I kept a haphazard journal on this trip, but as I read it now, all these years later it loosens the memories and one particular entry makes me laugh: I particularly like Jeanne. She’s from McLean, Virginia and she’s a real pistol of a woman. She’s very quiet and appears grandmotherly, but she likes to toss back a few beers every night before bed and there’s something about her, something I can’t put my finger on. Oh there was something about her alright . . .
I remember Jeanne vividly—she was small in stature and unassuming in every way, except that here she was alone on an eco trip to Belize and Guatemala. She fit the profile though . . . I had four other senior single women on the trip. She adored birds and didn’t seem to care too much for the Mayan temple stuff, she liked the jungle. All she told me about her life back home was that she worked for the government. That’s all. My info from ICO said the same, that she was a federal employee and had been an ICO member for several years. I, being the kid I was, assumed that Jeanne was some sort of bureaucrat’s secretary—really, that was her temperament. Boy was I wrong!
I’m going to tell you who she was long before I found out who she was in this story, because it might make you think about the effect her presence might have had on us. Two months after this trip was over and done with, after I had successfully defended myself to my boss and the ICO’s international trip managers against Miss Rockbottom’s accusations that I was a bumbler of the worst kind, I was watching TV one night. I was watching 60 Minutes, something I rarely did, but there I was watching a piece about Aldrich Ames, you know the American CIA analyst who was convicted for spying for the Soviets? And the story is going along very nicely and then, weirdly, they begin an interview with one of the CIA agents who was key to exposing Ames. And it was Jeanne. There she was on the television, the unassuming little grey lady who I drank beer with, watched birds with, brought anti-diareahl medicine to in the middle of the night in the jungle of Belize—she was a CIA agent. As Mike Wallace spoke to her, he asked her about places she had worked and she said that she had done some work in Central America at some point in her career. This made the hair on the back of my neck stand up . . . I had traveled on a bus full of American tourists in rural Guatemala with a CIA agent aboard.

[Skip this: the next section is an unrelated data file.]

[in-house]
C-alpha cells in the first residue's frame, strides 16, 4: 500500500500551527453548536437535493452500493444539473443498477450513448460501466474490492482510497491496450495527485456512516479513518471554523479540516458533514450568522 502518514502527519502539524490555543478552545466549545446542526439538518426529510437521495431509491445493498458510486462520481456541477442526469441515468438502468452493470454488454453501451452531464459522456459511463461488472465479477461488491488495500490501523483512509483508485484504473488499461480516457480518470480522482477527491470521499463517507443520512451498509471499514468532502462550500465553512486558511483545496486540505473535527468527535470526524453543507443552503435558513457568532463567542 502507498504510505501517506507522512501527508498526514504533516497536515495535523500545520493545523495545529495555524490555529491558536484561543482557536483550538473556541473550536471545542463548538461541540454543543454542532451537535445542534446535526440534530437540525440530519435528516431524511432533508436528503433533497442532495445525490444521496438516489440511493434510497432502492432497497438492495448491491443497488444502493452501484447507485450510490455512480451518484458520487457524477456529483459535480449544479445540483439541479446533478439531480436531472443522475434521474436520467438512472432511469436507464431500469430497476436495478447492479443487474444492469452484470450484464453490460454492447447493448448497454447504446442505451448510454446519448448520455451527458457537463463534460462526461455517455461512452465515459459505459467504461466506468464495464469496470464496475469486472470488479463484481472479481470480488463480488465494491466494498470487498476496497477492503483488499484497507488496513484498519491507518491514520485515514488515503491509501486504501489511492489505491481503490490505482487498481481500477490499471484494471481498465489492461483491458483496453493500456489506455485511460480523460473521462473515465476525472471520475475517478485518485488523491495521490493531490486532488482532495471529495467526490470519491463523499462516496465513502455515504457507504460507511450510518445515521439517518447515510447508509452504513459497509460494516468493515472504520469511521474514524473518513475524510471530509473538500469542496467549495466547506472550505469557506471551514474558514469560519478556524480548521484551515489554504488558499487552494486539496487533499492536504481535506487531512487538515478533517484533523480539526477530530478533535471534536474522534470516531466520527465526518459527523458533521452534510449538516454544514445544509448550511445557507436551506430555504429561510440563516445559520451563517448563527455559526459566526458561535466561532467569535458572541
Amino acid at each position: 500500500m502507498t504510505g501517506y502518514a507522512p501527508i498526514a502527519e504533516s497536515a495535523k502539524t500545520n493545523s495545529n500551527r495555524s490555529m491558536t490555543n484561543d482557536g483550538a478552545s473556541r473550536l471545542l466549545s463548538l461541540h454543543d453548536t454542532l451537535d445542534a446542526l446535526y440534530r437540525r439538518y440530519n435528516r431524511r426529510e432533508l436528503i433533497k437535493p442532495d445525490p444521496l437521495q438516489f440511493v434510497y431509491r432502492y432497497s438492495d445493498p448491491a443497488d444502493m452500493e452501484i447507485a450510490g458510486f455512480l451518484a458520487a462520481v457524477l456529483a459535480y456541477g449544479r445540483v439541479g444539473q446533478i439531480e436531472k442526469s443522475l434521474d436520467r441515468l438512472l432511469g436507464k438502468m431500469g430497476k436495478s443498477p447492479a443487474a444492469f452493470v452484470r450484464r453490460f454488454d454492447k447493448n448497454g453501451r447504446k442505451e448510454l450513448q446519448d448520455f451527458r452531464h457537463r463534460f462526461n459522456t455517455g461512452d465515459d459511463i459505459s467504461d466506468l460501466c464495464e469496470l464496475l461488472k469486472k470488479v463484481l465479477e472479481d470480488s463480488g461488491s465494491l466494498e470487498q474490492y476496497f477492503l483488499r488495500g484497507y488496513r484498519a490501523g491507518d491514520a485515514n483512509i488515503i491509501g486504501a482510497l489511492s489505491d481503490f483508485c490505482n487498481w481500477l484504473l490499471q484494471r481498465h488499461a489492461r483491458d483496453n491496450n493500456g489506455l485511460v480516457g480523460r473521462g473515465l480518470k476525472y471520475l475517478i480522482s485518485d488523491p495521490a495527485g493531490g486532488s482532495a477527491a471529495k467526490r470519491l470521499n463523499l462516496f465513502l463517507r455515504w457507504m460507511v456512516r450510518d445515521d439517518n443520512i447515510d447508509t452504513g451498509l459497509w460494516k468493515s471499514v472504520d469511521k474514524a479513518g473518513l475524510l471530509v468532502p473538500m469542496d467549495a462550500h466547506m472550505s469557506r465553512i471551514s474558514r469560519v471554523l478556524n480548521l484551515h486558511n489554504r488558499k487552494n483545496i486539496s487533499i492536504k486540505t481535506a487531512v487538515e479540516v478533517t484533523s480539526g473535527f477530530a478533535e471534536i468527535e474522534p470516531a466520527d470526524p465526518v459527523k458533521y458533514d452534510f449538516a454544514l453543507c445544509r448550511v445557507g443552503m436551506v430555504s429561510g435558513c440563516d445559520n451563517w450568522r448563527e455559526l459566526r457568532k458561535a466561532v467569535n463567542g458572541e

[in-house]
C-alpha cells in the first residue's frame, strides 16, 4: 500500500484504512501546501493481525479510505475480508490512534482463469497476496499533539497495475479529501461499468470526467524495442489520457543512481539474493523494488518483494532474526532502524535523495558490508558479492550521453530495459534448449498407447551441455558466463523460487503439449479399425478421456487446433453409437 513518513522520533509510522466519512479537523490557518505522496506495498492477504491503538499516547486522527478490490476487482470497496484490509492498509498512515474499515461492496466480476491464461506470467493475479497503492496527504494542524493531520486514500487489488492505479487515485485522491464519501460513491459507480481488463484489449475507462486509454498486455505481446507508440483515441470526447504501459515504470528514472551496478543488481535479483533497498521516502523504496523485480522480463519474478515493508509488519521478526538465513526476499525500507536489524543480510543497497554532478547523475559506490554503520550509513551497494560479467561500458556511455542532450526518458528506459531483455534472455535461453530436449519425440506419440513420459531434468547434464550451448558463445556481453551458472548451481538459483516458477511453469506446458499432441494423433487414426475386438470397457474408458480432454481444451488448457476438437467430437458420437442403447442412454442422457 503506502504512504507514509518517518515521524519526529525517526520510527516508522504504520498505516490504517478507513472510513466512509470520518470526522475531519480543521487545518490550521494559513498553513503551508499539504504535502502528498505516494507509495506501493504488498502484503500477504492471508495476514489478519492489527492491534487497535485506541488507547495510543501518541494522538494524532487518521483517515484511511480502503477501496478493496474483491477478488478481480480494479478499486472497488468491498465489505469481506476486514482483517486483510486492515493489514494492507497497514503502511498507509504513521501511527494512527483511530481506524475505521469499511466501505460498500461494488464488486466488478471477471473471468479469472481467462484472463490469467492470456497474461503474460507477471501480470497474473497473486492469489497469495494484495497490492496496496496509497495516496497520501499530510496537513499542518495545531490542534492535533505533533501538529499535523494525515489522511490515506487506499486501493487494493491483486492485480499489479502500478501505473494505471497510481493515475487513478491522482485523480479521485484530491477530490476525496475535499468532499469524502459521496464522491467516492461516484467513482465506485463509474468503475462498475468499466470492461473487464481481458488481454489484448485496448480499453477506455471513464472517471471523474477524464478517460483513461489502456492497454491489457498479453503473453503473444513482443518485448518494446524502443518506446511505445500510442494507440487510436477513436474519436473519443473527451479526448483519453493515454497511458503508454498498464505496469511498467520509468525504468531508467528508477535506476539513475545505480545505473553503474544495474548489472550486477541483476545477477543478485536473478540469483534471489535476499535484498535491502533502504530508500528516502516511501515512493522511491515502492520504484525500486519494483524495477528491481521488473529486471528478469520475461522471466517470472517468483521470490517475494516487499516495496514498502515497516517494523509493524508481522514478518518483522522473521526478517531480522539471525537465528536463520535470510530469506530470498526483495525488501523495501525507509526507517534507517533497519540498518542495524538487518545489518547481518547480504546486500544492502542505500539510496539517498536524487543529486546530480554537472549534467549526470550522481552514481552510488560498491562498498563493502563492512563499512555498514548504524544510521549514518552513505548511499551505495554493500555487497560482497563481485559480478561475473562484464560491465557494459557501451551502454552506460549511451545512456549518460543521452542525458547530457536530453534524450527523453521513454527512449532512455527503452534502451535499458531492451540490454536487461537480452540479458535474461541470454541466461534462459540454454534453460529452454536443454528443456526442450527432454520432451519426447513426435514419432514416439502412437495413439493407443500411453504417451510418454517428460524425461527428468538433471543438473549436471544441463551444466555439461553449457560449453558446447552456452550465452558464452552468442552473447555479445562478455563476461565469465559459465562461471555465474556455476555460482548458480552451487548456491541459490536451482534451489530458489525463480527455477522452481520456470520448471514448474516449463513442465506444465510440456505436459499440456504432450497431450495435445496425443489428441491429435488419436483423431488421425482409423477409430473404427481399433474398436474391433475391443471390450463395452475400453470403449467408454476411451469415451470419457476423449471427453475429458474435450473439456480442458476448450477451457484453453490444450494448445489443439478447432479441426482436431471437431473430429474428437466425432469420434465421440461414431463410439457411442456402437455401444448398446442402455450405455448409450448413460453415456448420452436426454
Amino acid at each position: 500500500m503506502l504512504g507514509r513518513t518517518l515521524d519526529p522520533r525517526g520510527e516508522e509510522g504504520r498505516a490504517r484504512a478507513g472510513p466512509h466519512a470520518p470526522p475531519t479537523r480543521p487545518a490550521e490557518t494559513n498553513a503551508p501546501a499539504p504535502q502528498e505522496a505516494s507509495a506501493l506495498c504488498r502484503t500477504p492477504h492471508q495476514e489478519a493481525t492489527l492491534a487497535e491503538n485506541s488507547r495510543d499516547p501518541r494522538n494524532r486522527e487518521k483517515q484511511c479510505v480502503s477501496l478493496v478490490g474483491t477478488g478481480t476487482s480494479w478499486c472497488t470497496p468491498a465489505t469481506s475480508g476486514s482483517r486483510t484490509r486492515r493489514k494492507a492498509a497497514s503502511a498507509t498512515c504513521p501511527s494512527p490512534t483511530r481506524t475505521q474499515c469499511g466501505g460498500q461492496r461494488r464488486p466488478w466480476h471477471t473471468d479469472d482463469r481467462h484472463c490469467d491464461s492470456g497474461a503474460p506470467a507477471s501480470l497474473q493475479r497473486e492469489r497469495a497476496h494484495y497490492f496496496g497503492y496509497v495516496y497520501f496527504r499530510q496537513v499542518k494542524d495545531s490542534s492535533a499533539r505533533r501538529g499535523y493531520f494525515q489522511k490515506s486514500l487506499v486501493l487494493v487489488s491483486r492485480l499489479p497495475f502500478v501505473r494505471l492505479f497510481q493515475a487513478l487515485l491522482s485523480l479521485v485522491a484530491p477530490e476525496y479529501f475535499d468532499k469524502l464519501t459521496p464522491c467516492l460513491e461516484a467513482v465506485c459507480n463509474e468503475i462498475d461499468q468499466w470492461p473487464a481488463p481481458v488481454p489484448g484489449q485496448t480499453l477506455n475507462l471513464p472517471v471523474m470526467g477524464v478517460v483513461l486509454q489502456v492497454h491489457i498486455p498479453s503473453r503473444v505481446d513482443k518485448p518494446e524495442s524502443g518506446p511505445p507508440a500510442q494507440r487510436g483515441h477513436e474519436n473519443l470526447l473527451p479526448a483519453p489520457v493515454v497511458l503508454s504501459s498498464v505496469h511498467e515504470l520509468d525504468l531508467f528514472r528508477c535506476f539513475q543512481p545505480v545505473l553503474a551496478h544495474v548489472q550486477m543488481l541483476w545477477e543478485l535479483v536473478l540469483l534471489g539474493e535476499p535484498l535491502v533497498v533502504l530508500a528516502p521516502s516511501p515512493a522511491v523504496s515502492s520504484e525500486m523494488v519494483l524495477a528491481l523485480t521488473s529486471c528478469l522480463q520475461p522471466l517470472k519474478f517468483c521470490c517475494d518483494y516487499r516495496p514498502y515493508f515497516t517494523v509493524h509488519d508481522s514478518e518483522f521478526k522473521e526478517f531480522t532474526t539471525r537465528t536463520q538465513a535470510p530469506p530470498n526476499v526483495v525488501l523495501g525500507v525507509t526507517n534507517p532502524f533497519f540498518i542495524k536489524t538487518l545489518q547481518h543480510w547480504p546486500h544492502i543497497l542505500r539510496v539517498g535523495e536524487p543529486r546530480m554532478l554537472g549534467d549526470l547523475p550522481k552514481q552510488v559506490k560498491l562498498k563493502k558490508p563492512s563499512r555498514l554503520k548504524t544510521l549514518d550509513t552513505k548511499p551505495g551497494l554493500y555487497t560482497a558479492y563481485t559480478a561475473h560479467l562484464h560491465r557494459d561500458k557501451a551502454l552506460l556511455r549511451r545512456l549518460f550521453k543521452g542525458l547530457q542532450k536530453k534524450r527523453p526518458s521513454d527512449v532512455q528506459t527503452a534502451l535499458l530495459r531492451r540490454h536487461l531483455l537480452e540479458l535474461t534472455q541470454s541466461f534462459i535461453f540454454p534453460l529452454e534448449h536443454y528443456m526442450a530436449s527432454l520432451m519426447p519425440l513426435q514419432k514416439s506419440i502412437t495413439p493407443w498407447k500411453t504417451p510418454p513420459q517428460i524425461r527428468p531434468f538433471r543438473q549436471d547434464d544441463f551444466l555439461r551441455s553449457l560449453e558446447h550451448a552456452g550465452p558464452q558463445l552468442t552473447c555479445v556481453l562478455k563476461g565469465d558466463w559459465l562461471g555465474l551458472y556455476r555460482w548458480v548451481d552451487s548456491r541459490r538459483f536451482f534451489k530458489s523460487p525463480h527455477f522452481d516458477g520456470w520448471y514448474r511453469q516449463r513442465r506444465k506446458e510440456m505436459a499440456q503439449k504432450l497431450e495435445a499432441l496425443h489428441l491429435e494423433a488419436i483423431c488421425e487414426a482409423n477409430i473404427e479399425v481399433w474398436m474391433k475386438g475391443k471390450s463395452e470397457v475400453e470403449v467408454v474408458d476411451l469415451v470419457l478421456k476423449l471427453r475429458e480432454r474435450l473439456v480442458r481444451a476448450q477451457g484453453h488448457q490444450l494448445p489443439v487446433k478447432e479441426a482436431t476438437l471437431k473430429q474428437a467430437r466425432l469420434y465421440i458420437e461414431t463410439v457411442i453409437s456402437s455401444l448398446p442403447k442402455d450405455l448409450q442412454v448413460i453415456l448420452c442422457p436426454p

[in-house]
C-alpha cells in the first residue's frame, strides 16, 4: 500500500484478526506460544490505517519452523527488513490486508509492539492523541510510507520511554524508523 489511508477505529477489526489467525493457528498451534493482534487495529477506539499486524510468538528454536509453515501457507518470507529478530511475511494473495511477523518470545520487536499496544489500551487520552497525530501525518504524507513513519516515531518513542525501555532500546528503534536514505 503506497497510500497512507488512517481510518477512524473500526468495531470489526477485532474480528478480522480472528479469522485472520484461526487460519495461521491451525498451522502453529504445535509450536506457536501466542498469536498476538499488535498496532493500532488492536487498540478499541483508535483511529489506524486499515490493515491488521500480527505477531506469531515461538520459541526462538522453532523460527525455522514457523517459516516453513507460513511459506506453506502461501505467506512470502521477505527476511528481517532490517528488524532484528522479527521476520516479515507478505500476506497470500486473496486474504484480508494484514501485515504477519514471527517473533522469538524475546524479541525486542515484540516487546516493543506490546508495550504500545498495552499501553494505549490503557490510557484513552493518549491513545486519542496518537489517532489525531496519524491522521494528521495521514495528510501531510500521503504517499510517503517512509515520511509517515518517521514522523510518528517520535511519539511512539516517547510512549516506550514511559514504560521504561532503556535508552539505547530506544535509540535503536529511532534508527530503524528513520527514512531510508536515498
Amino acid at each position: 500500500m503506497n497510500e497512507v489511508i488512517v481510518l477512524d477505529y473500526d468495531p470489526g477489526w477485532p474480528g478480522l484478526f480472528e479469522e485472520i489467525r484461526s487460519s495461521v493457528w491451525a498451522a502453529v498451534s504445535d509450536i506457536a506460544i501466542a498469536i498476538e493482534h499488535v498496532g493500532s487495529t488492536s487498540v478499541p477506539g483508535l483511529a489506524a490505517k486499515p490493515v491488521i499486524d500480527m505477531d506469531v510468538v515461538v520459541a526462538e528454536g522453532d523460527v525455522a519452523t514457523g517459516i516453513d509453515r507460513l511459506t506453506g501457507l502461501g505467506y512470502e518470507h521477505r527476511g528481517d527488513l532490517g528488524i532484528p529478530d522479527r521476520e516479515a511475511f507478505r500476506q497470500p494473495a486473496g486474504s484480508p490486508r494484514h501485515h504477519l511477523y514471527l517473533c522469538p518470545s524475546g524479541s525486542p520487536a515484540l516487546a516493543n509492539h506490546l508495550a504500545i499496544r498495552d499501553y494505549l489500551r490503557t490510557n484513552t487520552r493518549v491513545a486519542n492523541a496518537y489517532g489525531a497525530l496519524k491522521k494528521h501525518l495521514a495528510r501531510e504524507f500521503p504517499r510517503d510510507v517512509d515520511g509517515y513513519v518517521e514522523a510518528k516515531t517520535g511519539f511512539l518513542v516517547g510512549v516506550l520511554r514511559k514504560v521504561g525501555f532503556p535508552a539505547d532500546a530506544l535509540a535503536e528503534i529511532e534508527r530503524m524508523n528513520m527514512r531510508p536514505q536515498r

When I think of it now, I think of Hitchcock’s 1938 mystery The Lady Vanishes . . . if all hell had broken loose, Jeanne, just as Miss Froy did, would have hummed a few notes for me and told me to memorize them because the safety of the Western World depended upon my remembering the little tune. And as Jeanne ran off into the Guatamalan jungle, there I would be repeating the little song over and over in my head as I hitchhiked for a ride on the Western Highway desperately trying to get to the U.S. Embassy in Belize City. But nothing like that happened, perhaps she really was on the trip just to watch birds and have some R&R after capturing one of America’s biggest spies—or perhaps she was there to deliver something to someone, I will never know.